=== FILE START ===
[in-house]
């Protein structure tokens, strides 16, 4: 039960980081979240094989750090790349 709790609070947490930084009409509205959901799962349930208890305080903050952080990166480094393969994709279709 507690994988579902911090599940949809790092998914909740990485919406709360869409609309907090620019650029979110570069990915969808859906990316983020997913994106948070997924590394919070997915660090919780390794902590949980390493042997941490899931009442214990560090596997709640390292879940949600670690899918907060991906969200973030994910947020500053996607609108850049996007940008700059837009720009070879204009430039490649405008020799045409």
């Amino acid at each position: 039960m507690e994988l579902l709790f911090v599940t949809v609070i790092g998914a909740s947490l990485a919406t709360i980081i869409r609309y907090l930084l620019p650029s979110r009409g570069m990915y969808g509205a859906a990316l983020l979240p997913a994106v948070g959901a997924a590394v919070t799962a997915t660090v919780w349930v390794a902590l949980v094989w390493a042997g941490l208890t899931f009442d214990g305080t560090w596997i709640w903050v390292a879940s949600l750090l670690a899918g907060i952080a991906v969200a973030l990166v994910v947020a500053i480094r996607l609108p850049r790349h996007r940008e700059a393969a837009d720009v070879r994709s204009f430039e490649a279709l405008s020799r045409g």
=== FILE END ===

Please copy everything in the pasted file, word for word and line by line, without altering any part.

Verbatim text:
[in-house]
């Protein structure tokens, strides 16, 4: 039960980081979240094989750090790349 709790609070947490930084009409509205959901799962349930208890305080903050952080990166480094393969994709279709 507690994988579902911090599940949809790092998914909740990485919406709360869409609309907090620019650029979110570069990915969808859906990316983020997913994106948070997924590394919070997915660090919780390794902590949980390493042997941490899931009442214990560090596997709640390292879940949600670690899918907060991906969200973030994910947020500053996607609108850049996007940008700059837009720009070879204009430039490649405008020799045409």
């Amino acid at each position: 039960m507690e994988l579902l709790f911090v599940t949809v609070i790092g998914a909740s947490l990485a919406t709360i980081i869409r609309y907090l930084l620019p650029s979110r009409g570069m990915y969808g509205a859906a990316l983020l979240p997913a994106v948070g959901a997924a590394v919070t799962a997915t660090v919780w349930v390794a902590l949980v094989w390493a042997g941490l208890t899931f009442d214990g305080t560090w596997i709640w903050v390292a879940s949600l750090l670690a899918g907060i952080a991906v969200a973030l990166v994910v947020a500053i480094r996607l609108p850049r790349h996007r940008e700059a393969a837009d720009v070879r994709s204009f430039e490649a279709l405008s020799r045409g």